I’ve been playing Star Wars:The Old Repuiblic lately, to see what the state of the art in MMORPG is, and its ok, but as a long time tabletop RPG gamer, it is not very satisfying. I can get lost in it, occasionally, but I’m a bit fed up picking up 7 credits and a pinch magazine from every Separatist trooper I mow down as I level up on Ord Mantell. Do the old sarge give them all 7 credits in the morning for lunch money? (I feel bad about looting them now!) Do Sith Lords all carry empty magazines so I can collect them off their dead bodies? who knows – but I’d like something more in my MMO experience.
Neil Ferguson‘s mis-adventures in gaming are highlighted on Richard Mehlinger’s blog on HASTAC in a a post which reinforces the dangers of non-gamers getting swept up by the gee-whiz of digital games. I’ve always been wary of digital games for teaching, which is why I’ve always used old fashion non-digital gameÂ playÂ and design in my history courses. Continue reading “Theory=Model=Game”
TeachingÂ contemporaryÂ International Relations with in-class simulations is sometimesÂ challengingÂ when the simulationÂ scenarioÂ may be radically changed by what is happening in the real world, but that is theÂ challengeÂ my HI3112Â InternationalÂ Organisations students are dealing with this week in thisÂ termsÂ conference game on the Horn OfÂ Africa/Arab Spring. “Upstairs” literally as well asÂ figuratively, the MA class are dealing with the problems of designing a game which bridges the gap between IR theory and contemporary crises for their assignment. Continue reading “Gaming Reality History”
The best time to plan next years courses is right after this year’s end and I am already sketching out some revisions to my options for the coming year. Some old assessments are going, some new stuff is in and one course is going in reverse. Continue reading “Reworking Courses 2011”
Good computer games should come in three parts. I don’t mean in terms of gameplay, I mean in terms of architecture. Well designed business client-server applications have three main parts, database, business rules and front end client, but many games are driven mainly by the graphical front end, and munge up the other two parts any old way.Â This is a bad thing, and one which computer game designers need to fix. Continue reading “Games in Three Parts”
Are elements of those silly Facebook quizzes and games potentially useful for teaching, at some level? I tend to ignore them, but a comment just now started me thinking about the possibilties. Sam, one of my students, took “What mode of production are are you?” and came out as Feudalism (which some people would think is apt for him!). Like all FB quizzes, it is an extended multi-choice quiz, with a series of questions to match you to something.Â The games – or at least the one I joined before I discovered the ‘ignore’ button, are repetative quest games in which you churn through oppnents to gain experience and unlock new abilities. While I find them boring, they are addictive, people play them a lot and you could adapt the basic model from grinding monsters/enemies/whatever to grinding useful skills. Continue reading “Facebookedu?”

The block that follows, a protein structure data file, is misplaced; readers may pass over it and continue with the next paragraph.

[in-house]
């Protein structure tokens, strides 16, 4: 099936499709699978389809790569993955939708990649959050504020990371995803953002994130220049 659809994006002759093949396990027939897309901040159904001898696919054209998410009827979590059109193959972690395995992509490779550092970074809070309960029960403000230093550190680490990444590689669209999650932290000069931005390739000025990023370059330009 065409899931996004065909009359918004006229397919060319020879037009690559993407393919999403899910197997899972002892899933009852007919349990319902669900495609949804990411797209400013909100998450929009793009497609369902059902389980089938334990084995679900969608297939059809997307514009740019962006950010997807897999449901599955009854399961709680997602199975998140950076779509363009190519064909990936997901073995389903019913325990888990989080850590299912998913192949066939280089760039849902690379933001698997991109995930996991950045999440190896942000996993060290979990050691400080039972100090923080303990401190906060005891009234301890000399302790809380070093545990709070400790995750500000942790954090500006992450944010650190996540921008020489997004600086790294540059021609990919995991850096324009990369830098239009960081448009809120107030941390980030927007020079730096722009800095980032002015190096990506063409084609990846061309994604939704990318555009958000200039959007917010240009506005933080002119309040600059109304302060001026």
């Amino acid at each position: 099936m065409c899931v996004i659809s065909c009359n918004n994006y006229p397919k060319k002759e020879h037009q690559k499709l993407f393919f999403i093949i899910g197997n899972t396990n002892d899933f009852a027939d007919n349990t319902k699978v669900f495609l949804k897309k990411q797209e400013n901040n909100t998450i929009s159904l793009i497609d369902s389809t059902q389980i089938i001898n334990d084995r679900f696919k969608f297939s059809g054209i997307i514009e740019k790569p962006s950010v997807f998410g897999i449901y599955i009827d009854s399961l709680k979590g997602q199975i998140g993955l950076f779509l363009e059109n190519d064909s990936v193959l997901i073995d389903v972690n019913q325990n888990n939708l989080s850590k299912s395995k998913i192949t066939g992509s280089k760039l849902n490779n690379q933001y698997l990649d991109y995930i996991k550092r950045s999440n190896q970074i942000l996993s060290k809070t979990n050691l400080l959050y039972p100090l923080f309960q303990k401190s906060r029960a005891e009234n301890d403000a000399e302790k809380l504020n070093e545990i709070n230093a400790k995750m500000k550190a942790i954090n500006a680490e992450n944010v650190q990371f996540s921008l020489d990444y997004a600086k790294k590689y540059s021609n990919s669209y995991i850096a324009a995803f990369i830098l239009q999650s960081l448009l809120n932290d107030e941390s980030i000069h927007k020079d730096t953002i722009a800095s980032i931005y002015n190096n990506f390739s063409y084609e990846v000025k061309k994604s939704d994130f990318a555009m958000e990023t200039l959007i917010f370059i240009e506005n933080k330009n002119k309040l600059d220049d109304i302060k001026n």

There is no doubt that Hasbro owns the IP on Scrabble, and are within their rights to force Scrabulous off Facebook, but legal rights don’t always make things right.Â If I ever create something worth loadsamoney, I would like my childern and probably grandchildren to enjoy some of the windfall, but I’m not impressed with the way suits who’ve never invented anything use IP law to make money out of other peoples ideas.
For game that does so much well at the tactical level, Medieval Total War on mobile phones is very disappointing as a strategic game. Clearly, the team who ported the PC game to the J2ME platform have a very good hexmap based, IGUO engine for fighting pre-modern battles, but the strategy and diplomacy end is no more than a device for stringing the individual battles together. At that level, it compares very poorly with Civ3, which I have had on my cellphone for over a year now. I will still be using it in my class on the Infantry Revolution next year though. Continue reading “Medieval Mobile Boring?”
“That bad, huh?” the brother said when I slapped down Phil Sabin’s Lost Battles on the table in the campus Starbucks as he joined me for coffee yesterday. Actually, it is not bad at all – far from it. It is a good book, the product of many years of careful scholarship, and a useful contribution to both military history and game design and cliometrics. Unfortunately, I know enough about these to have opinions which differ from Sabin’s and which make me want to argue with the book and I’m going be annoyed that I will never have enough time to run down enough sufficient evidence to test my ideas properly against his. Obviously, this is not going to be a proper review, but more of a first impression. So far (and I accept that I may be proved embarrassingly wrong later in the book) I think he is wrong to ignore articulation and wrong (in the polite academic sense, not the football namecalling sense) about hordes of cavalry.
I just finished marking the wargame design exercise which I set my War, State & Society class to do as a group exercise for their coursework which was doubly mean because it was (a) not a regular boring old essay so they had to think about it and (b) required them to work in groups which history students never have to do. It was designed so they could not just knock off an essay the night before the deadline. Not only did it turn out really really well, but some of them even admitted to enjoying it.